Home News Science They detect gravitational waves from neutron star fusion

They detect gravitational waves from neutron star fusion

For the first time in history this phenomenon is detected from the fusion of two neutron stars, which happened millions of years ago.


At last there has been official confirmation. Many years ago, in a very distant galaxy (but clearly identified, as we will explain later)  two neutron stars merged  to form either another neutron star “daughter” (called “kilonova”) or even a  black hole . The remnant energy of this fusion did not reach the earth until August 17, just a few days before the Sun eclipse, which was visible, for example, from the US.

Speaking of the Sun and of neutron stars … Let us quickly remember that a neutron star is what remains after the supernova explosion of a star a little bigger than our “star king.” In this case, the electrons and protons ended up fusing and forming neutrons and neutrinos. The latter escape at almost the speed of light, but the former will remain “bundled” forever, forming the heaviest and hardest objects in the cosmos.

But let’s return to the main topic of this article. In spite of overcoming many technological obstacles to reach the detection of gravitational waves and to have produced this already in several occasions, still were skeptical people against these achievements. After all, there has never been corroboration by other observatories and / or experiments. But after the find, there is no longer any right to have more doubts.

As we said and already predicted the rumors, scientists have discovered the fusion of two neutron stars that happened millions of years ago to millions of light years.

But what is really interesting about this detection is that the same event has been observed both in the “spectrum of gravitational waves” and in the electromagnetic spectrum.

We also remember that the latter is where we are accustomed to work and that involves all kinds of “light”: visible, radio, infrared, ultraviolet, gamma, etc.

Chronology of discovery

It all started on August 17 at 8:41 am (Eastern Time) when LIGO detected a clear gravitational wave pattern we have already discussed on other occasions. This signal lasted about 100 seconds (the longest to date and coincides with the expected shape produced by the fusion of two neutron stars). About two seconds later, the Fermi telescope and the Integral satellite detected a gamma-ray emission (electromagnetic spectrum).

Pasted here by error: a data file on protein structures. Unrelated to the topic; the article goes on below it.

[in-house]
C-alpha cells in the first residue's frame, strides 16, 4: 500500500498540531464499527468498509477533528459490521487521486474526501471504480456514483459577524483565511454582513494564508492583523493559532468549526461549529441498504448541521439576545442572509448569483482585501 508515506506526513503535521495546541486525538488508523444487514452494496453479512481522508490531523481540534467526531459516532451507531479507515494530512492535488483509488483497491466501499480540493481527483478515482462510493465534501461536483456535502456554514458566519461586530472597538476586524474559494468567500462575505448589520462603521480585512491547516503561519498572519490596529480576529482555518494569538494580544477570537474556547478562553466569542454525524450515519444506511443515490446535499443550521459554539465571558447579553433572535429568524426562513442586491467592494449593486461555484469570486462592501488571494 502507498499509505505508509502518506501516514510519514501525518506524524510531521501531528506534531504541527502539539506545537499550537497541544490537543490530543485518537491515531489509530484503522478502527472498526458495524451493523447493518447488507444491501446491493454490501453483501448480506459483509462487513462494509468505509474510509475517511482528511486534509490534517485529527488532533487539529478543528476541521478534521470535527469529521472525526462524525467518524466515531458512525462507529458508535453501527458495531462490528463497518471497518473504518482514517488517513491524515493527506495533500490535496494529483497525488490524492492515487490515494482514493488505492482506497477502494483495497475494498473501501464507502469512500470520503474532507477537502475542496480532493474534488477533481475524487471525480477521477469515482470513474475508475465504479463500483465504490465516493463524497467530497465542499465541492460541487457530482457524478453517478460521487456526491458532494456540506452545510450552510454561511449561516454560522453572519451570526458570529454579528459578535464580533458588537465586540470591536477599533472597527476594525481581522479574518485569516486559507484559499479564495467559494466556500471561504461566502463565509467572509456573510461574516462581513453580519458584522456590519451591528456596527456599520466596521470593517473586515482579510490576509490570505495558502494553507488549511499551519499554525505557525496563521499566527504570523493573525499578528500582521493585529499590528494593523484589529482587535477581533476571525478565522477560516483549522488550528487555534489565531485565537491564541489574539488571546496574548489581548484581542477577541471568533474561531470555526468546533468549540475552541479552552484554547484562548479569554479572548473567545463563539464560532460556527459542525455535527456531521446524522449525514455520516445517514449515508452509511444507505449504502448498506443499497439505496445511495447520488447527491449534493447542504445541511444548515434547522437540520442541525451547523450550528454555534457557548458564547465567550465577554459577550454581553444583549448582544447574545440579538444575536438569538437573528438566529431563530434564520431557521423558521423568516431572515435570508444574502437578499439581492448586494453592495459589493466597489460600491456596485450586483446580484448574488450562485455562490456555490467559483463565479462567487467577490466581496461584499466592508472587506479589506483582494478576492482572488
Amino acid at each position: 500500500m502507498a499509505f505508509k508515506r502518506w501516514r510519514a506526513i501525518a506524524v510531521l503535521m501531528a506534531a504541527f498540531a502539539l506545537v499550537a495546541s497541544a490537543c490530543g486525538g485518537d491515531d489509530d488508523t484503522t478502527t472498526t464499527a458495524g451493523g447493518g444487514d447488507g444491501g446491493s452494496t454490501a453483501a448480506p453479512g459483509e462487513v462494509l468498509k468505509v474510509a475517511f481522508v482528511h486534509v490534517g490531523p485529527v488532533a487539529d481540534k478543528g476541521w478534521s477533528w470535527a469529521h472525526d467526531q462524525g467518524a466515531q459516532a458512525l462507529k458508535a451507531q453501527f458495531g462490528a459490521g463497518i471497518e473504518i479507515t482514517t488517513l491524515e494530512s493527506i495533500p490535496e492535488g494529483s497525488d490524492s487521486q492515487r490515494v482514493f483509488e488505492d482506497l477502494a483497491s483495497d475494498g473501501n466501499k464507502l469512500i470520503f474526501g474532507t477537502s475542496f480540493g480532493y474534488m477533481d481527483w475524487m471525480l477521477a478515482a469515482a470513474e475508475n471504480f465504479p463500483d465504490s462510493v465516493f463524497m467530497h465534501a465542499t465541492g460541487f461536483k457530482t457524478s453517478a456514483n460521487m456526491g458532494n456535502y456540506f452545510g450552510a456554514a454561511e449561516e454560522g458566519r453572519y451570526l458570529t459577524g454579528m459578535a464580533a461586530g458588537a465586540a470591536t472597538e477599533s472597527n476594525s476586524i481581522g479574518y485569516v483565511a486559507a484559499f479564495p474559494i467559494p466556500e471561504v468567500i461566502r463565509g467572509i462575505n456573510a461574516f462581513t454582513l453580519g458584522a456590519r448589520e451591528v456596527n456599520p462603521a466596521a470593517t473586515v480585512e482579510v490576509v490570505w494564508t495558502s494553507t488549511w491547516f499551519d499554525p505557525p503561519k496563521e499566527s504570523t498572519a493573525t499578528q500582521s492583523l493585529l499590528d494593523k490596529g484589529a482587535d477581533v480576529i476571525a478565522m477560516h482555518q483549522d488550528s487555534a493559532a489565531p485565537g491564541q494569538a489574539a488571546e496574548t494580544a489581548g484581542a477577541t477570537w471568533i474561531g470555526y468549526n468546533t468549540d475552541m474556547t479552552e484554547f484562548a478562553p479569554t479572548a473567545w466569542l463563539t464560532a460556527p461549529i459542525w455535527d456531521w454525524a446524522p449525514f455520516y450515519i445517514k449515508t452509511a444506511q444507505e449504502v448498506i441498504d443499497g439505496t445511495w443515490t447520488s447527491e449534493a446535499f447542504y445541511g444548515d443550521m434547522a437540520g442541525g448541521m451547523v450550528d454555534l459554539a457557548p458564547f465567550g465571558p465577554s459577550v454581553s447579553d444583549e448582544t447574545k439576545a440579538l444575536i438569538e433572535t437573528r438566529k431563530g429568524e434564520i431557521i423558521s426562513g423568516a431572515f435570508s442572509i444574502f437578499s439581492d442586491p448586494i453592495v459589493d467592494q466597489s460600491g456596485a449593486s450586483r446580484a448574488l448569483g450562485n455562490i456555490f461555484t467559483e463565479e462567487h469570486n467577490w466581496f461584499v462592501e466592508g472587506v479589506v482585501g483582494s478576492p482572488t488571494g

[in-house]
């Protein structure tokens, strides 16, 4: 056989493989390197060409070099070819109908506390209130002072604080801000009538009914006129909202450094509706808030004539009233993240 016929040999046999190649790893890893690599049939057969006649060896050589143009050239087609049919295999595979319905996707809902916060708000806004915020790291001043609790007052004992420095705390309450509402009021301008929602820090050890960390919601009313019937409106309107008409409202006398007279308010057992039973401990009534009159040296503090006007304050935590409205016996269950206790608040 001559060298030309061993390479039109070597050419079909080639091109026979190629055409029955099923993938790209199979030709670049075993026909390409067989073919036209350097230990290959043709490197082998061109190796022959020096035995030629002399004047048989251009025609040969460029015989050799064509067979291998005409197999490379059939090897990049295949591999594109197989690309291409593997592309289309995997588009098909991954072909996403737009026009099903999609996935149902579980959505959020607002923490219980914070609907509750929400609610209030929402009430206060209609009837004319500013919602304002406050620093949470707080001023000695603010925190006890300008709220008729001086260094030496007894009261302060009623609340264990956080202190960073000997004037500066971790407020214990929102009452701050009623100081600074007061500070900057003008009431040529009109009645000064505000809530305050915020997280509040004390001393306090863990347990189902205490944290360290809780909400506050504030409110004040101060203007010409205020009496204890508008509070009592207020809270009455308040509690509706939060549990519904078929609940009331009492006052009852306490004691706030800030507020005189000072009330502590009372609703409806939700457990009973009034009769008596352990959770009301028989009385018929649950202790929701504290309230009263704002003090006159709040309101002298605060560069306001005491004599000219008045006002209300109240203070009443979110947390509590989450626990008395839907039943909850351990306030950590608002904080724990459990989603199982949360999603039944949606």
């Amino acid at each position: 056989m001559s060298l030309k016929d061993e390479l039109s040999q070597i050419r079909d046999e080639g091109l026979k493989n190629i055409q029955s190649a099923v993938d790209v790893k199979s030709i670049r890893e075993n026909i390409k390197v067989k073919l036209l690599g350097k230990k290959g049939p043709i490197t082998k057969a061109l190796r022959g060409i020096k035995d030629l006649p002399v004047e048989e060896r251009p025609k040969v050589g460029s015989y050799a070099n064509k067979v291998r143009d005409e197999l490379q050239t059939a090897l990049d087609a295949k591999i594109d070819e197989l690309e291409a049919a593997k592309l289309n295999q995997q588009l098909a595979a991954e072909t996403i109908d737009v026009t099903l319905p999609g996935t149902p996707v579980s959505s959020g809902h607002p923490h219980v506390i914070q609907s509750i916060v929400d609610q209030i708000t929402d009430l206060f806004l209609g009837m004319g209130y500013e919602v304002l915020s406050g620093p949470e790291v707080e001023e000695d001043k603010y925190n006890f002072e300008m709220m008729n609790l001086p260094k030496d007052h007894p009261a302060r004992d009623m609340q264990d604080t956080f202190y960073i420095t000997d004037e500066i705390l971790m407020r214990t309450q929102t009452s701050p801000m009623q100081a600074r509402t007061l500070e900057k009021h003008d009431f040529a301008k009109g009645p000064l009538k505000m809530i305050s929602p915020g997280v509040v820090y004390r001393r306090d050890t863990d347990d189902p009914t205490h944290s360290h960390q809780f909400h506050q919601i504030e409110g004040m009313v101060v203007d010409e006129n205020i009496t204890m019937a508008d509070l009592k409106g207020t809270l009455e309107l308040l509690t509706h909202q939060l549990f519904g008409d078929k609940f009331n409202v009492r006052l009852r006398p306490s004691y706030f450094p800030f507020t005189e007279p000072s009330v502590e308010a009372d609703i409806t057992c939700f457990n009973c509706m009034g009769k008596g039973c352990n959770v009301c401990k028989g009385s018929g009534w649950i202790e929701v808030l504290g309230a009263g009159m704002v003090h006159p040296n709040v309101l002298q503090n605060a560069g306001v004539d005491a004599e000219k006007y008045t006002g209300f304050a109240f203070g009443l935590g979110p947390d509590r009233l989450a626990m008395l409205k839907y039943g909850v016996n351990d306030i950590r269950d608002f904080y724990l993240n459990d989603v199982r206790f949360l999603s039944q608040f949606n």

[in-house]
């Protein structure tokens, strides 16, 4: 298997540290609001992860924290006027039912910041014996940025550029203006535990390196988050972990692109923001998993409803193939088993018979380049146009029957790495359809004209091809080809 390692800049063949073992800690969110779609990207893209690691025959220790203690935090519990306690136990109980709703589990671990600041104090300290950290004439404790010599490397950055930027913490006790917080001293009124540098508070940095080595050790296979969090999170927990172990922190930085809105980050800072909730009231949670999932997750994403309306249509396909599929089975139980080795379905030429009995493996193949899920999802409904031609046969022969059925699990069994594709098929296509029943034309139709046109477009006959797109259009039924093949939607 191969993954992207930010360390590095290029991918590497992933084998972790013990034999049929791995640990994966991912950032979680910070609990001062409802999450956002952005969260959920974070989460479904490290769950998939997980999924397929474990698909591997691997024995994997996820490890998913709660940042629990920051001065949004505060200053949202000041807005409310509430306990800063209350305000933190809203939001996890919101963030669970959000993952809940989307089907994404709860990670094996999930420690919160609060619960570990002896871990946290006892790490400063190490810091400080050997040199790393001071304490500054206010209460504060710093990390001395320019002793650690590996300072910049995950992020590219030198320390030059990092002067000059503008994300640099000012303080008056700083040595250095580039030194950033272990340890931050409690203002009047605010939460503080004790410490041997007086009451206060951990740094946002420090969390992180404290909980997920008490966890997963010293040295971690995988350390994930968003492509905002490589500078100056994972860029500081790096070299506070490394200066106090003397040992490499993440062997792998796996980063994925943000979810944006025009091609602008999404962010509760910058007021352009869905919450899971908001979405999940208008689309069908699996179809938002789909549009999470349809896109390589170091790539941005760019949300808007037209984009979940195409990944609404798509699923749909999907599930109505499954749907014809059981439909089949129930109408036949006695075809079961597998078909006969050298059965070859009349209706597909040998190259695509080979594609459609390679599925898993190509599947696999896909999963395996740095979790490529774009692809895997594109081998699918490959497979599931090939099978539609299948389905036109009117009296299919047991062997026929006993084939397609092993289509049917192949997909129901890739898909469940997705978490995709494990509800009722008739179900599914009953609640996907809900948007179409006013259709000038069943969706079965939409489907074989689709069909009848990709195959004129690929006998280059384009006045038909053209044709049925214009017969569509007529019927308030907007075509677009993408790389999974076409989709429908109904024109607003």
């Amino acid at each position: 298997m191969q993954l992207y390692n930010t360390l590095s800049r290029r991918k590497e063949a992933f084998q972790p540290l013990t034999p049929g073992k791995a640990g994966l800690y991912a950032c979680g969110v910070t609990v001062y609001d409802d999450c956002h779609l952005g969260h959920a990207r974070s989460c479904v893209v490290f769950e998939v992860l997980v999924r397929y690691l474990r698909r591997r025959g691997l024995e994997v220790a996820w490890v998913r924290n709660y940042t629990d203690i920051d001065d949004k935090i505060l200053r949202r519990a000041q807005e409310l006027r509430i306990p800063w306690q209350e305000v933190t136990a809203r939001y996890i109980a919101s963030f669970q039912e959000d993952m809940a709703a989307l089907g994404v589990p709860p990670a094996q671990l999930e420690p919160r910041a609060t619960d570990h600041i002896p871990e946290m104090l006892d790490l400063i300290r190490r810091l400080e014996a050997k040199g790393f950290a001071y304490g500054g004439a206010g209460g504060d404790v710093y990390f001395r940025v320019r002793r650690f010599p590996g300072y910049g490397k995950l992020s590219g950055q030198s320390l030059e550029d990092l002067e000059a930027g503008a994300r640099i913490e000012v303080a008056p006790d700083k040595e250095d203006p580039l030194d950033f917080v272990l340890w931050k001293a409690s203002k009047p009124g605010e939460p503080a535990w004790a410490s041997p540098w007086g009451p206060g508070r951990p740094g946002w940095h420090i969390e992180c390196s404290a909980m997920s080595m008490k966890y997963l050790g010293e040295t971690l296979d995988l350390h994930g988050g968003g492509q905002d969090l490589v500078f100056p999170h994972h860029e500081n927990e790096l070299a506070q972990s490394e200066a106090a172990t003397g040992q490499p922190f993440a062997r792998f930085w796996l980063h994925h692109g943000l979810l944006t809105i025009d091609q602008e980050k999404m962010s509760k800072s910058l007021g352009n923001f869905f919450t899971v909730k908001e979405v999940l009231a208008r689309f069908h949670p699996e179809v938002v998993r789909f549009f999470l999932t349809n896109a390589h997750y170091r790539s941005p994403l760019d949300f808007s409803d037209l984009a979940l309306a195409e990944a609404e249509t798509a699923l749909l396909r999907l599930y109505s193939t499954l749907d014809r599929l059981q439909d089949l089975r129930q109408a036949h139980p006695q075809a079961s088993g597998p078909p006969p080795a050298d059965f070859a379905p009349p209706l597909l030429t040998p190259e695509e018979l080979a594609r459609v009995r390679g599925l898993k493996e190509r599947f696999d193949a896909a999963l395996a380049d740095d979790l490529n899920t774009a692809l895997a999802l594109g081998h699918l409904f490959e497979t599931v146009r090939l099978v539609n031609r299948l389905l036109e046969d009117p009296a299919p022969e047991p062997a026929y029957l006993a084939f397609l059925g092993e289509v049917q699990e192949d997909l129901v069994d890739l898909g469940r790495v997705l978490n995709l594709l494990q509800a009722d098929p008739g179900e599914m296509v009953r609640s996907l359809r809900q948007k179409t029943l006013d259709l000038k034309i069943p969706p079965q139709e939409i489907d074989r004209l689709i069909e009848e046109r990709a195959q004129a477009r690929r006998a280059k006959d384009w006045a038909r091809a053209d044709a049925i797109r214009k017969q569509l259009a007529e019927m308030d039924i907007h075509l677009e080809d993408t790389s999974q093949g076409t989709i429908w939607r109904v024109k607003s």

For many years it has been thought that gamma ray bursts came from the fusion of neutron stars, but there had never been clear evidence until this moment. Everything seems to indicate that the detection of gravitational waves by Ligo and the location of gamma rays carried out by two different telescopes came from the same cosmological event.

Unlike with black holes, in the collision of   neutron stars light is emitted and it continues to generate even seconds after the cataclysm has ended. Thanks to the coordination of data from Fermi, Integral and Ligo, it has been possible to specify the area of space where neutron star fusion could have occurred with astonishing precision.

But also, with Virgo data (which was already operational), this region narrowed even more: barely the size that would have 140 full moons on the horizon.

A few hours later, astronomers from the VLT telescope in Chile directed their sensors to that area of space,  clearly identifying a change in the brightness of a point in the galaxy NGC 4993: the aftermath of our fusion of neutron stars.

In short:  a new era in astronomy begins.  A new era in which we are a little less “blind” to the events of the universe. A new era in which we combine our perfected vision ability in the electromagnetic spectrum with a new sixth sense:  the talent to measure the zigzags of space itself and of time itself.


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